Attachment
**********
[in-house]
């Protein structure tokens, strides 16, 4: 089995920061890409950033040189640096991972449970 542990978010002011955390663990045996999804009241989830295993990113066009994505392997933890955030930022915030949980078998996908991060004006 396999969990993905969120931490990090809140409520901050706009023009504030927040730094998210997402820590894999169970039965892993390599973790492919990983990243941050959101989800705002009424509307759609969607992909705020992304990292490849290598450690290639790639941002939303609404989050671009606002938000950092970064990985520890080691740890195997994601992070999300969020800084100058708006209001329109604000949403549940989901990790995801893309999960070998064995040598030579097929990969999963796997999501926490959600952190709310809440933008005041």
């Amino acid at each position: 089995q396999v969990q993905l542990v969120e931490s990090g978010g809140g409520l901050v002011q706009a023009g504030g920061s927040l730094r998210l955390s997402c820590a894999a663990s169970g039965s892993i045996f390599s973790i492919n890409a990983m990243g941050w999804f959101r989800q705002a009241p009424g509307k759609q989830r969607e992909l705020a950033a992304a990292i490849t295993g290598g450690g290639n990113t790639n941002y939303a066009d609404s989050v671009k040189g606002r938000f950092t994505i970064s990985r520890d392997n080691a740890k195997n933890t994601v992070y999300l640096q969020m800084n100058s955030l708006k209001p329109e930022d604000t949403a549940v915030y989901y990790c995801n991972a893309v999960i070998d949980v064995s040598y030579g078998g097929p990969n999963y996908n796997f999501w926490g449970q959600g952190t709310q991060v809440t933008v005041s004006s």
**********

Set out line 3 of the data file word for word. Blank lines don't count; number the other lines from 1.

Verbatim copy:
């Amino acid at each position: 089995q396999v969990q993905l542990v969120e931490s990090g978010g809140g409520l901050v002011q706009a023009g504030g920061s927040l730094r998210l955390s997402c820590a894999a663990s169970g039965s892993i045996f390599s973790i492919n890409a990983m990243g941050w999804f959101r989800q705002a009241p009424g509307k759609q989830r969607e992909l705020a950033a992304a990292i490849t295993g290598g450690g290639n990113t790639n941002y939303a066009d609404s989050v671009k040189g606002r938000f950092t994505i970064s990985r520890d392997n080691a740890k195997n933890t994601v992070y999300l640096q969020m800084n100058s955030l708006k209001p329109e930022d604000t949403a549940v915030y989901y990790c995801n991972a893309v999960i070998d949980v064995s040598y030579g078998g097929p990969n999963y996908n796997f999501w926490g449970q959600g952190t709310q991060v809440t933008v005041s004006s």